Industrial servicing tackles throwaway culture by focusing on circular economics

Industrial servicing tackles throwaway culture by focusing on circular economics

  • Businesses struggling to maintain an aging and growing installed base of electrical power distribution assets with tightening sustainability legislation and challenging economic outlook
  • Retrofitting or upgrading equipment can reduce operating costs by more than 30 percent and extend infrastructure lifetime by 30 years
  • More than 50% of power distribution components such as cabinets, steel plates and busbars can be reused

Circular economics is going to be a key focus for global businesses in 2024, according to the President of ABB Electrification Service, Stuart Thompson.

Companies are taking a circular approach that supplants our throwaway culture by prioritizing – among other factors – the life-cycle management, lifetime extension, circular design and reuse and recycling of products. And this is where modern day industrial servicing is proving to be key to delivering this shift in strategy.

As a leading authority in electrical infrastructure, operational asset management and digital innovations, ABB Electrification Service has been at the forefront of championing a transformative approach to extend the life of power distribution assets and curtail life cycle emissions for improved availability, reliability, predictability and sustainability of electrical installations. 

Stuart explains: “A circular economy tackles industrial throwaway culture using the principles of long lasting design that minimizes pollution by keeping products and materials in use for as long as possible, and reducing resource dependency. This approach is particularly useful in extending the life of power distribution assets, which, when maintained, upgraded, and eventually decommissioned effectively, can deliver significant cost savings and help to minimize environmental impact by reducing emissions."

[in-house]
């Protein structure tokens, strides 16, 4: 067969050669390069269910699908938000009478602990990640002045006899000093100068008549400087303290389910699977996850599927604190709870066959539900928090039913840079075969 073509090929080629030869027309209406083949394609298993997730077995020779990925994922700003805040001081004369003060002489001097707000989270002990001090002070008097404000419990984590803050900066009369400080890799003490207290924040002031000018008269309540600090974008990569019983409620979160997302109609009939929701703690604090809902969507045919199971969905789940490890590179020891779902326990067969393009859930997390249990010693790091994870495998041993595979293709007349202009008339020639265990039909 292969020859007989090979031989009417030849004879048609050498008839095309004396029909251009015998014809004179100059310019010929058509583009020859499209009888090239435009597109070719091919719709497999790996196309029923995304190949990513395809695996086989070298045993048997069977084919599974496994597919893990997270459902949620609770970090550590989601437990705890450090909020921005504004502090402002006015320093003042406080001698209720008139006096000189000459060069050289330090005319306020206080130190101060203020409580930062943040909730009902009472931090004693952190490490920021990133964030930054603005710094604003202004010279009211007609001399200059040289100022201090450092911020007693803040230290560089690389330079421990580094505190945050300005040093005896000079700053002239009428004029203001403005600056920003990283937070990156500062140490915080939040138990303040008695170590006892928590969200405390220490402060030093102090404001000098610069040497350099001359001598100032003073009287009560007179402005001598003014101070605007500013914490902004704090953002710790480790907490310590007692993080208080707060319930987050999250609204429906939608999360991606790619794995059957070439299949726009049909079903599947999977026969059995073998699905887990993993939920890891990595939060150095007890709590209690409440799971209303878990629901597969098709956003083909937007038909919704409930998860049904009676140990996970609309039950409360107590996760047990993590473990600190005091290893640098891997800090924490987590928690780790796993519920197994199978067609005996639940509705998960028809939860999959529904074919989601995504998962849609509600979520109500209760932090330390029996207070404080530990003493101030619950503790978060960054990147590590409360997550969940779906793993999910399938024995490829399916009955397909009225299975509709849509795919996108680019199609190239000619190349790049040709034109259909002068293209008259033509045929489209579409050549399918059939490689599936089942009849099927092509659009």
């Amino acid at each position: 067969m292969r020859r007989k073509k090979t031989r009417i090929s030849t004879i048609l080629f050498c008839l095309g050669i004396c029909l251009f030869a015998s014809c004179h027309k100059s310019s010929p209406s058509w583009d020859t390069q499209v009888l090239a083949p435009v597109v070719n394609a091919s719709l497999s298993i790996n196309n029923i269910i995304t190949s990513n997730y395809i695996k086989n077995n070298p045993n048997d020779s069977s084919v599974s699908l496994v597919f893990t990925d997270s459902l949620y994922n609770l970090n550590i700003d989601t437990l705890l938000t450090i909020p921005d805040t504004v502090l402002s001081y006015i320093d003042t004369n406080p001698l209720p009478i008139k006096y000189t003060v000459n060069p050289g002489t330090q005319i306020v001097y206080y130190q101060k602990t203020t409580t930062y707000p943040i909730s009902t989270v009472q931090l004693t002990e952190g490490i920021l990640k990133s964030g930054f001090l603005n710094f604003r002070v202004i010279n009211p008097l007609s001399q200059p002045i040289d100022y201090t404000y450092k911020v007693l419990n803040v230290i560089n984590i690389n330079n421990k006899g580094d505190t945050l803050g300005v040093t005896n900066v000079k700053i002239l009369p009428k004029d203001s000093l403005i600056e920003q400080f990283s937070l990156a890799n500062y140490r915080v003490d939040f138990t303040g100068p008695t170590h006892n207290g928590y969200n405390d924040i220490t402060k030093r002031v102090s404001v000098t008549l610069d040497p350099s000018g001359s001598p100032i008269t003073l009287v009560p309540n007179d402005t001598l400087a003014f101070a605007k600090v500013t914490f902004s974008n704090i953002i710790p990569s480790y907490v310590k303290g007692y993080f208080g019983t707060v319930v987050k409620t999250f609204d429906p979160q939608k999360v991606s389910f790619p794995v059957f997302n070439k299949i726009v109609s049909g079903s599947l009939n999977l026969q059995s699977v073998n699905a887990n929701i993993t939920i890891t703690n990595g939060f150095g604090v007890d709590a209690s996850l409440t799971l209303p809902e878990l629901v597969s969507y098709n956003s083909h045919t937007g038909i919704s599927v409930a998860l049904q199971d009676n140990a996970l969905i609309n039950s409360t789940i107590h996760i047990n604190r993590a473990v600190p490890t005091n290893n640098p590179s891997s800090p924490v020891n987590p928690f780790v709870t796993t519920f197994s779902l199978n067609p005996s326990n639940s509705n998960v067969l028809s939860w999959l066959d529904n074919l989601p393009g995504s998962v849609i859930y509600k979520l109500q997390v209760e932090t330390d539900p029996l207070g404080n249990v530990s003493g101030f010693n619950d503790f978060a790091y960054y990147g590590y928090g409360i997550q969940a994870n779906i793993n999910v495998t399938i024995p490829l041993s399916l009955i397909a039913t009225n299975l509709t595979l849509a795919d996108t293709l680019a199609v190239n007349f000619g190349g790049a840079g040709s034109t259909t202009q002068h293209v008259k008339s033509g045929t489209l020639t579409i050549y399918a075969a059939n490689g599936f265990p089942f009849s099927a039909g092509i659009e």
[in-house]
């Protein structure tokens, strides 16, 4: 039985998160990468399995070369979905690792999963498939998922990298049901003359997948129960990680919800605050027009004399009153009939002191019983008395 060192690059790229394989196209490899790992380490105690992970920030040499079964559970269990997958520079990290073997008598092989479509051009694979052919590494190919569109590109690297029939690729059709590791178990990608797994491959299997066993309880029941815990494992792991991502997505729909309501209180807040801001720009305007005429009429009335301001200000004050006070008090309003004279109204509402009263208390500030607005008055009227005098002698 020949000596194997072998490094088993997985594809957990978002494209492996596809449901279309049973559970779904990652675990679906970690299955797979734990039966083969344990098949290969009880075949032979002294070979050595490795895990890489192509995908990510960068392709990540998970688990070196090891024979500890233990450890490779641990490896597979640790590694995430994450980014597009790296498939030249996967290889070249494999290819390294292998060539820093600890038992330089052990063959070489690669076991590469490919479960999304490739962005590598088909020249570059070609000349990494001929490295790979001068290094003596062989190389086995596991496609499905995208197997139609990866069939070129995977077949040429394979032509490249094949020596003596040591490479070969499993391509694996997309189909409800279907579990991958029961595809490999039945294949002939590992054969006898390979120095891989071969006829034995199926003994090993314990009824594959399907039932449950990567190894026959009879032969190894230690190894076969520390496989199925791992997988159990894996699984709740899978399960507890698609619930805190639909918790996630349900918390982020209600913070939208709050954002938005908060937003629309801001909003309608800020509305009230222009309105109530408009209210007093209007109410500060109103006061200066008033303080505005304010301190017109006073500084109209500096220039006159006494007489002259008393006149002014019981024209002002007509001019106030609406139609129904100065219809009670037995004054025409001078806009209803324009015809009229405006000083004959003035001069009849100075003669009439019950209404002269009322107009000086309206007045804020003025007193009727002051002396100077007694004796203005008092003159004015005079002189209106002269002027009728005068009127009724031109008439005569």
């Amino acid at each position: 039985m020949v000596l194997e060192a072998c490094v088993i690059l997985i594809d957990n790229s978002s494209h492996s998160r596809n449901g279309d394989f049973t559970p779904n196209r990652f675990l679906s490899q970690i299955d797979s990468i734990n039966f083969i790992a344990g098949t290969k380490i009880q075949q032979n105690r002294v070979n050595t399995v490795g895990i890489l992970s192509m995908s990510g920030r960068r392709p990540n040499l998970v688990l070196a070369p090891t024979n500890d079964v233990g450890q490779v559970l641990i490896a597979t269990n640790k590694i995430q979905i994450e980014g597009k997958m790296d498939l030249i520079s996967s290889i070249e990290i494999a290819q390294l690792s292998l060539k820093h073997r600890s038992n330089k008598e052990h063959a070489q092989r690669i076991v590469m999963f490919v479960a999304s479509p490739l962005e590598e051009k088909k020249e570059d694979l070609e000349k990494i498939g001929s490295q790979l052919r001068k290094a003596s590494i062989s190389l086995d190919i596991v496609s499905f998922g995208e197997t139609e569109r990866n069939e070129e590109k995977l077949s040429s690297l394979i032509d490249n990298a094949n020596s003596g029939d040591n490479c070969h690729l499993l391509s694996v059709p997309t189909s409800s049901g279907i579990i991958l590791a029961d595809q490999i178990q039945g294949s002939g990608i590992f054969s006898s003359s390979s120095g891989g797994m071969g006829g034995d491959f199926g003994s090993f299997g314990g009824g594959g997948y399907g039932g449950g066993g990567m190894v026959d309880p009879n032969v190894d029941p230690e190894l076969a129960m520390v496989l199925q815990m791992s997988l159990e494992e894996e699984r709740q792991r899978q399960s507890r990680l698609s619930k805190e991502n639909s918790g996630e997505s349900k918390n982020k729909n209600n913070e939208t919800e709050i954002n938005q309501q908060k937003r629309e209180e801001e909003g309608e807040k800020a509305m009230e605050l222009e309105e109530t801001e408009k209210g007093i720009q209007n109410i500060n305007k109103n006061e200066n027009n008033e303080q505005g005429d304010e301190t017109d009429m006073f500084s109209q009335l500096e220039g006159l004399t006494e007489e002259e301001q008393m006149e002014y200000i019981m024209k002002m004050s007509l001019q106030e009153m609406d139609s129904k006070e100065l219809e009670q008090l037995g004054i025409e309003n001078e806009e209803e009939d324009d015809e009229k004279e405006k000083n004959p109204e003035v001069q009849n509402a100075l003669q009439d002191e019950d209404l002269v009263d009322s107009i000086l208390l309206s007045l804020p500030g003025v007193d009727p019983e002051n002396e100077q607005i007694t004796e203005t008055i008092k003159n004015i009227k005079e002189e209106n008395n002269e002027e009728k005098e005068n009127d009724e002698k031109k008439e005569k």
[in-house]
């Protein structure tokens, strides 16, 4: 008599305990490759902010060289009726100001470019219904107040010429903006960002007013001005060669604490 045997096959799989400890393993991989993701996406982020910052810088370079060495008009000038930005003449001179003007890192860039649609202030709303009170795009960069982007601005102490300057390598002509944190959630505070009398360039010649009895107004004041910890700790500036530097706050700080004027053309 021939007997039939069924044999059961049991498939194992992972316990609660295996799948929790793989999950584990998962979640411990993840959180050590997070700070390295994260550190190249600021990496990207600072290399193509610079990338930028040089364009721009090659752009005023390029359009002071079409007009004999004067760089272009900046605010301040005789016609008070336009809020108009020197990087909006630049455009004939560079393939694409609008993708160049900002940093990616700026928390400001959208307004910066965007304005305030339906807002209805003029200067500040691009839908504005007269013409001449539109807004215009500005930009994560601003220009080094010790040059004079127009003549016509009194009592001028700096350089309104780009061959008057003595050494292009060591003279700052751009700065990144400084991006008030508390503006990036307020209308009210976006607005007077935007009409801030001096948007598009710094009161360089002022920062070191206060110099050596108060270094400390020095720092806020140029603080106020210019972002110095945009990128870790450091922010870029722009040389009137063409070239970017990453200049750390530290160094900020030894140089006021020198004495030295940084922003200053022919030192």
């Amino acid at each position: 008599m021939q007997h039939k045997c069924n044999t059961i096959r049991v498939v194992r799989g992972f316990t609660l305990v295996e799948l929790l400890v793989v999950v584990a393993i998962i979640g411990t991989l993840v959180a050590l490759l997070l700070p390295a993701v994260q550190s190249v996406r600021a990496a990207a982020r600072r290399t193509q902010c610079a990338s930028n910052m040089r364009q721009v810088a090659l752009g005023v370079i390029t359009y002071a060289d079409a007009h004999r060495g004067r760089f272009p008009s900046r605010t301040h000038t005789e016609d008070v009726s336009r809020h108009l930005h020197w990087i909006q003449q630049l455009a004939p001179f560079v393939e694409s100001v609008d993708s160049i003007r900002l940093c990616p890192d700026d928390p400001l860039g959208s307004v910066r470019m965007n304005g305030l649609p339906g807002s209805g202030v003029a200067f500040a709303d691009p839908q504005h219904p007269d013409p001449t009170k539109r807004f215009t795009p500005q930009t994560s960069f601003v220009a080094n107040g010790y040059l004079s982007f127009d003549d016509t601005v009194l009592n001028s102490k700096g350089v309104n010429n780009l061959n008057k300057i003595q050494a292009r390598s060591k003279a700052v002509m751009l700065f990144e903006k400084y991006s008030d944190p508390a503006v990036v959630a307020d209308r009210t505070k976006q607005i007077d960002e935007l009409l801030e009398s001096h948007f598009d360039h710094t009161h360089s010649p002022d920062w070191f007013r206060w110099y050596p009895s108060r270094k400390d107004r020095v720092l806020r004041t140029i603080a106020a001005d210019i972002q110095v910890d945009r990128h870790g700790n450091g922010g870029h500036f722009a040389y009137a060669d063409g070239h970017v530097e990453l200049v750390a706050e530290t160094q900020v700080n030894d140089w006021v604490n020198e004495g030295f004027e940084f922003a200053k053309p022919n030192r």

There are several factors at play driving this change: regulatory, economic and competitiveness. For example, running equipment to the point of failure may cost up to 10 times more than investing in a program of regular maintenance. Likewise, there are increasing opportunities and incentives for businesses to decarbonize, such as the Corporate Sustainability Reporting Directive (CSRD) from the EU and Inflation Reduction Act (IRA), providing incentives for clean energy in the US.

For businesses to remain competitive and to be considered an approved supplier they are also having to be transparent and demonstrate the footprint their products have on the environment with independently validated Environmental Product Declarations (EPDs).

ABB Electrification Service understands the circularity concept can be overwhelming for many businesses and in response has created a handy guide to ‘Tackling Throwaway Culture’. It offers a range of practical ideas for implementing circularity in asset management, from optimizing predictive maintenance and condition monitoring to adopting a ‘component-only’ approach to retrofitting and upgrades.  The guide also covers decommissioning of systems, responsible end-of-life disposal and future market developments in the circular asset management space.

Stuart adds: “Using circular economics to avoid operational emissions with circularity is an increasingly popular way of doing business sustainably for those managing power distribution assets.

Thanks to advancements in technology and a more granular understanding of the role industries must play in circular economics, there is now a wealth of tools and techniques to make circularity easier to achieve. Our guide covers these and gives customer examples that demonstrates them in action.”

To begin your circularity journey, you can download the guide here.

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